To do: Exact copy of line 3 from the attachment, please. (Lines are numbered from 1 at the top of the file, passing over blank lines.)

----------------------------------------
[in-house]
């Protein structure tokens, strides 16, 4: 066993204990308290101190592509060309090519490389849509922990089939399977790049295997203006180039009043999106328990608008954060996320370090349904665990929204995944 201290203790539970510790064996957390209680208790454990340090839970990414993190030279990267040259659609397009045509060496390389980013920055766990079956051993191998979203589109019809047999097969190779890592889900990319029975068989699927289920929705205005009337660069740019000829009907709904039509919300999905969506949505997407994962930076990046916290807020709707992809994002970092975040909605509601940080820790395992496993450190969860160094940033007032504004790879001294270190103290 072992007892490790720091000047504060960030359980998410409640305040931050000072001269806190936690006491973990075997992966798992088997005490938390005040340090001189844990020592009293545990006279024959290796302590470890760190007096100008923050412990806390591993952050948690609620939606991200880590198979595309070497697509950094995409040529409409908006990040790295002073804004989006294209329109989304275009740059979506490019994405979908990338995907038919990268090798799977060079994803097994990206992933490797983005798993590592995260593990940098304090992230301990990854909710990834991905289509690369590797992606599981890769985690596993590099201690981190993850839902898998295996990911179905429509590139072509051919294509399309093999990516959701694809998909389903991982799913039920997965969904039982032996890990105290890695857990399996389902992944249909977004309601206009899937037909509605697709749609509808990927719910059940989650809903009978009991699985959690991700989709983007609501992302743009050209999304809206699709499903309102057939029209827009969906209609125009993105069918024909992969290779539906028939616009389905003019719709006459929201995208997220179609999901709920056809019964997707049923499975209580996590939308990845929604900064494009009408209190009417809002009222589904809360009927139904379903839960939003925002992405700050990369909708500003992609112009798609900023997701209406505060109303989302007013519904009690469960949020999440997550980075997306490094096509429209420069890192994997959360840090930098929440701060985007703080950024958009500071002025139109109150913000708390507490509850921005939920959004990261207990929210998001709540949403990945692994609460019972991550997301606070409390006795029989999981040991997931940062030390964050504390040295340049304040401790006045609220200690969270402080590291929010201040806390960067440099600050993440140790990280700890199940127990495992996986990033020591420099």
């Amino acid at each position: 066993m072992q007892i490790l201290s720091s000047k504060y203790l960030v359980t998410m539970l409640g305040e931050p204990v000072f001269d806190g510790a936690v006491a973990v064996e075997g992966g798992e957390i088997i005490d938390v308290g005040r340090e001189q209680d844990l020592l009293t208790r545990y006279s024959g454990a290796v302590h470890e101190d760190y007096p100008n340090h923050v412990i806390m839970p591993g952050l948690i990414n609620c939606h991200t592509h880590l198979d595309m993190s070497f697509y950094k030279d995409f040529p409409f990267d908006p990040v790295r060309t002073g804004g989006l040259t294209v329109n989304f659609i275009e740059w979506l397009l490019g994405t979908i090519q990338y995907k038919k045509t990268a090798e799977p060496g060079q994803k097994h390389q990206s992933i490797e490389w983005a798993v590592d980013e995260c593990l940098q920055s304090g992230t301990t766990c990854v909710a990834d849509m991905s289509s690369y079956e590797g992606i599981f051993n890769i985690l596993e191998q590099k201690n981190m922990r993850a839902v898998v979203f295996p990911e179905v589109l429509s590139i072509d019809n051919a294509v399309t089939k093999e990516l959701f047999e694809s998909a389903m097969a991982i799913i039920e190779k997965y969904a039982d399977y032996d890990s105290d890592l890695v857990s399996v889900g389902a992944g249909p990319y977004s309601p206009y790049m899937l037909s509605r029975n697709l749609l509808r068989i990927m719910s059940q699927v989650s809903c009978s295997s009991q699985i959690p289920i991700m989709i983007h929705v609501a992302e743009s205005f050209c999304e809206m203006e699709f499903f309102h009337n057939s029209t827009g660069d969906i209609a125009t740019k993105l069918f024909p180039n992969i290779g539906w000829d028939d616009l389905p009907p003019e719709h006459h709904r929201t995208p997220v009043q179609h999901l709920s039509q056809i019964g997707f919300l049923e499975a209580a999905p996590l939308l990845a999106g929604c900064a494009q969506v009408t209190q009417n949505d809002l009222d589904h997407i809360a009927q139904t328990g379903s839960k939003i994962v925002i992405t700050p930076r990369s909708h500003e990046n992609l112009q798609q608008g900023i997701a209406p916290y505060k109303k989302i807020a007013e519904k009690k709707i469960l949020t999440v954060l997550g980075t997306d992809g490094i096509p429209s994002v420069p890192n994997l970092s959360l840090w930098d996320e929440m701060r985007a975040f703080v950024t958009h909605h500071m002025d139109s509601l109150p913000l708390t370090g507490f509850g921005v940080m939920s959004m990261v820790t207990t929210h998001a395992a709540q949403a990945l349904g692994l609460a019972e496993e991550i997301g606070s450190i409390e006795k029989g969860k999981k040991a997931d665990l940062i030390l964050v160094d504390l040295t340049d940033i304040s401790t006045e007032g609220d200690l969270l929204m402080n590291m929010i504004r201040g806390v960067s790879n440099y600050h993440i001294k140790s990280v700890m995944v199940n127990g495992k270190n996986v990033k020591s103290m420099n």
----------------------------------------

């Amino acid at each position: 066993m072992q007892i490790l201290s720091s000047k504060y203790l960030v359980t998410m539970l409640g305040e931050p204990v000072f001269d806190g510790a936690v006491a973990v064996e075997g992966g798992e957390i088997i005490d938390v308290g005040r340090e001189q209680d844990l020592l009293t208790r545990y006279s024959g454990a290796v302590h470890e101190d760190y007096p100008n340090h923050v412990i806390m839970p591993g952050l948690i990414n609620c939606h991200t592509h880590l198979d595309m993190s070497f697509y950094k030279d995409f040529p409409f990267d908006p990040v790295r060309t002073g804004g989006l040259t294209v329109n989304f659609i275009e740059w979506l397009l490019g994405t979908i090519q990338y995907k038919k045509t990268a090798e799977p060496g060079q994803k097994h390389q990206s992933i490797e490389w983005a798993v590592d980013e995260c593990l940098q920055s304090g992230t301990t766990c990854v909710a990834d849509m991905s289509s690369y079956e590797g992606i599981f051993n890769i985690l596993e191998q590099k201690n981190m922990r993850a839902v898998v979203f295996p990911e179905v589109l429509s590139i072509d019809n051919a294509v399309t089939k093999e990516l959701f047999e694809s998909a389903m097969a991982i799913i039920e190779k997965y969904a039982d399977y032996d890990s105290d890592l890695v857990s399996v889900g389902a992944g249909p990319y977004s309601p206009y790049m899937l037909s509605r029975n697709l749609l509808r068989i990927m719910s059940q699927v989650s809903c009978s295997s009991q699985i959690p289920i991700m989709i983007h929705v609501a992302e743009s205005f050209c999304e809206m203006e699709f499903f309102h009337n057939s029209t827009g660069d969906i209609a125009t740019k993105l069918f024909p180039n992969i290779g539906w000829d028939d616009l389905p009907p003019e719709h006459h709904r929201t995208p997220v009043q179609h999901l709920s039509q056809i019964g997707f919300l049923e499975a209580a999905p996590l939308l990845a999106g929604c900064a494009q969506v009408t209190q009417n949505d809002l009222d589904h997407i809360a009927q139904t328990g379903s839960k939003i994962v925002i992405t700050p930076r990369s909708h500003e990046n992609l112009q798609q608008g900023i997701a209406p916290y505060k109303k989302i807020a007013e519904k009690k709707i469960l949020t999440v954060l997550g980075t997306d992809g490094i096509p429209s994002v420069p890192n994997l970092s959360l840090w930098d996320e929440m701060r985007a975040f703080v950024t958009h909605h500071m002025d139109s509601l109150p913000l708390t370090g507490f509850g921005v940080m939920s959004m990261v820790t207990t929210h998001a395992a709540q949403a990945l349904g692994l609460a019972e496993e991550i997301g606070s450190i409390e006795k029989g969860k999981k040991a997931d665990l940062i030390l964050v160094d504390l040295t340049d940033i304040s401790t006045e007032g609220d200690l969270l929204m402080n590291m929010i504004r201040g806390v960067s790879n440099y600050h993440i001294k140790s990280v700890m995944v199940n127990g495992k270190n996986v990033k020591s103290m420099n």